Roy is the creative lead behind and owner of Make Mistakes
In this episode, we cover the following topics: A common feature for web apps is image upload. And we all know the "best practices" for how to build this feature. But getting it right can be tricky. We start off by discussing the problem space, and what we want to solve. A key goal is to have a solution that is massively scalable while being cost-effective. We outline the general architecture of the solution, with separate techniques for handling image uploading and downloading. We then dive deep into how to handle image uploading, highlighting various techniques for controlling access over who can perform uploads. Two common techniques for securing uploads when using AWS are presigned URLs and presigned POSTs. We discuss how each works and when to use one over the other. We finish up by putting everything together and detailing the steps involved with uploading an image. Detailed Show NotesWant the complete episode outline with detailed notes? Sign up here: https://mobycast.fm/show-notes/Support Mobycasthttps://glow.fm/mobycastEnd SongLazy Sunday by Roy EnglandMore InfoFor a full transcription of this episode, please visit the episode webpage.We'd love to hear from you! You can reach us at: Web: https://mobycast.fm Voicemail: 844-818-0993 Email: ask@mobycast.fm Twitter: https://twitter.com/hashtag/mobycast Reddit: https://reddit.com/r/mobycast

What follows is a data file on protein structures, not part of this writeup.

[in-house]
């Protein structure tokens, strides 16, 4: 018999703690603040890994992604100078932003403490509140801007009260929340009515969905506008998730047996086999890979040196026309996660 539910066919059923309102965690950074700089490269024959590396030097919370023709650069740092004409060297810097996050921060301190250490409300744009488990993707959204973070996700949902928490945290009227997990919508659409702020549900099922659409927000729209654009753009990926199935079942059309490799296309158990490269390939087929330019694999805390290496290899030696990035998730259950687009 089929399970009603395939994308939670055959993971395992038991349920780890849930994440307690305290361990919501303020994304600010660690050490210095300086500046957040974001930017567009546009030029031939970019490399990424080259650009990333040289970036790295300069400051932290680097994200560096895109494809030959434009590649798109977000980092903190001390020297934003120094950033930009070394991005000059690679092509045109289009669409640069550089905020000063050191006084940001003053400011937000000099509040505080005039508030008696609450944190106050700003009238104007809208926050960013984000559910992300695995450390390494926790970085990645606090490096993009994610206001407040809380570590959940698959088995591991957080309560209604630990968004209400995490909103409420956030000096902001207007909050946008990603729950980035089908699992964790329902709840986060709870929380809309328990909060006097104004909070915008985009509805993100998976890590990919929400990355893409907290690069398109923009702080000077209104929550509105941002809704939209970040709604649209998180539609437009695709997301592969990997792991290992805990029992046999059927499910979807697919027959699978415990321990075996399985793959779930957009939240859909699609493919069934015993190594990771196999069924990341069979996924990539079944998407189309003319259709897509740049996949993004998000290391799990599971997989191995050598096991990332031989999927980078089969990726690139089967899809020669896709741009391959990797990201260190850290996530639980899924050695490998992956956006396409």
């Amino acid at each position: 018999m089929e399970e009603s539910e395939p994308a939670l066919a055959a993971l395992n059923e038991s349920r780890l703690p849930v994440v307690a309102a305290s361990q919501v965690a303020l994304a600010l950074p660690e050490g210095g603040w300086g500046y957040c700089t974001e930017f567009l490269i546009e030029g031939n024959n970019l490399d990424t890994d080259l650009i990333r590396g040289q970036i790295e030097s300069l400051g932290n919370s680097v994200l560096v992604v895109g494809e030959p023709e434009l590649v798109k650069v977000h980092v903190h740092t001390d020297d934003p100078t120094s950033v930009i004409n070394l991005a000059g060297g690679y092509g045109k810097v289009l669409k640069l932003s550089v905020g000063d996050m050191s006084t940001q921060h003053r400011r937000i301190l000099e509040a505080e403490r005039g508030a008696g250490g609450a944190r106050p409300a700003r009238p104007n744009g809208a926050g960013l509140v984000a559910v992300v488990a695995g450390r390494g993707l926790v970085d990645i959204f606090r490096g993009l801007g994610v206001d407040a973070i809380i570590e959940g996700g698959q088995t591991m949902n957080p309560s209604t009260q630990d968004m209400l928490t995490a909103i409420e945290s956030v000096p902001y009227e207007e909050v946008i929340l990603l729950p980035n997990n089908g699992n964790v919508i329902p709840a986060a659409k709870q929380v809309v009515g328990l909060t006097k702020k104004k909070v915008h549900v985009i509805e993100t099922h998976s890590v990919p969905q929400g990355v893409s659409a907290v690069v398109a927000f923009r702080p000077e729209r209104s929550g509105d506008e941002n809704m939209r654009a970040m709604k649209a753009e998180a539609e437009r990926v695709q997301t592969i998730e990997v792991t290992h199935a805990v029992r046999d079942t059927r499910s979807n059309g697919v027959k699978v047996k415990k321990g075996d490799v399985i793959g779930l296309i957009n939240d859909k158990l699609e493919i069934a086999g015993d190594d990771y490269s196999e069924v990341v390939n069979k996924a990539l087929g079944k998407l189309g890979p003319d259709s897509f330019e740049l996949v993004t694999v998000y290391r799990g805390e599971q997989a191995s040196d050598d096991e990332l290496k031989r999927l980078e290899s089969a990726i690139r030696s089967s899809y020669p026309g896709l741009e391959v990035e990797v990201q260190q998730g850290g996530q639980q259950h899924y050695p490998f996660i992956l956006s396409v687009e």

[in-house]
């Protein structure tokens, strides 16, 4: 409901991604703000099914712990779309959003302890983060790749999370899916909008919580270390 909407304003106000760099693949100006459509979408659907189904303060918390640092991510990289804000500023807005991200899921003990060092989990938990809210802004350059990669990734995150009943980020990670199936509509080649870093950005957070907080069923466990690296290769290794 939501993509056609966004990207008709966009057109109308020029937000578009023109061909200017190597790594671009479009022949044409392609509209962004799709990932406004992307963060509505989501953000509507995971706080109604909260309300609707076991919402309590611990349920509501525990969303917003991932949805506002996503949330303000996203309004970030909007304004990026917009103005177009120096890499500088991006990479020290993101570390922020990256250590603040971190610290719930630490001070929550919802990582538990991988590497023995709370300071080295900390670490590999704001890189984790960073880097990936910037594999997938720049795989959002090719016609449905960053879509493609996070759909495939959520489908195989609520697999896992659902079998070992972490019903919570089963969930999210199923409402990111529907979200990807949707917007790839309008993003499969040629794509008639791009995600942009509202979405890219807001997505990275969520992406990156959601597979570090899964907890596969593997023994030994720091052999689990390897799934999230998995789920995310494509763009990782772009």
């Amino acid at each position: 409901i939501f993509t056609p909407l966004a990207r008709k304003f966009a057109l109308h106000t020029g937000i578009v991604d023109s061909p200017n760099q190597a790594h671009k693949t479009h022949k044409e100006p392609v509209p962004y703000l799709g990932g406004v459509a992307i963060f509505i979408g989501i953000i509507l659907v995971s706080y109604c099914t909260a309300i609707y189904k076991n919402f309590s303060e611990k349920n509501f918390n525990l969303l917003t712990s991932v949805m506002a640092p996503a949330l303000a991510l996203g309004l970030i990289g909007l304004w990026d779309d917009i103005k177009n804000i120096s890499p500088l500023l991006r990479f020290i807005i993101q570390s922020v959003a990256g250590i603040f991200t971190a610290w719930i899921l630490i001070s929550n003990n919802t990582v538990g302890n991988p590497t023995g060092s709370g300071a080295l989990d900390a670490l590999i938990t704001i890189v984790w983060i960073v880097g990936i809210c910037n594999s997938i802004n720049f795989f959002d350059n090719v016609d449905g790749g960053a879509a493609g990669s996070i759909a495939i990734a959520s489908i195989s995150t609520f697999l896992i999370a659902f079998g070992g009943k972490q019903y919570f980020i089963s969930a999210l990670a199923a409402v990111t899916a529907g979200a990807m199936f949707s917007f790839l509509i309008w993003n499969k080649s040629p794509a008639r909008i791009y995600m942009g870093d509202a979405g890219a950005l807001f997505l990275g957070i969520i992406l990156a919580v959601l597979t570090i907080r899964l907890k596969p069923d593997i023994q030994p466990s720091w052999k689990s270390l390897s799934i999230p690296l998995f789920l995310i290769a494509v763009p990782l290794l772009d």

In this episode, we cover the following topics: A common feature for web apps is image upload. And we all know the "best practices" for how to build this feature. But getting it right can be tricky. We start off by discussing the problem space, and what we want to solve. A key goal is to have a solution that is massively scalable while being cost-effective. We outline the general architecture of the solution, with separate techniques for handling image uploading and downloading. We then dive deep into how to handle image uploading, highlighting various techniques for controlling access over who can perform uploads. Two common techniques for securing uploads when using AWS are presigned URLs and presigned POSTs. We discuss how each works and when to use one over the other. We finish up by putting everything together and detailing the steps involved with uploading an image. Detailed Show NotesWant the complete episode outline with detailed notes? Sign up here: https://mobycast.fm/show-notes/Support Mobycasthttps://glow.fm/mobycastEnd SongLazy Sunday by Roy EnglandMore InfoFor a full transcription of this episode, please visit the episode webpage.We'd love to hear from you! You can reach us at: Web: https://mobycast.fm Voicemail: 844-818-0993 Email: ask@mobycast.fm Twitter: https://twitter.com/hashtag/mobycast Reddit: https://reddit.com/r/mobycast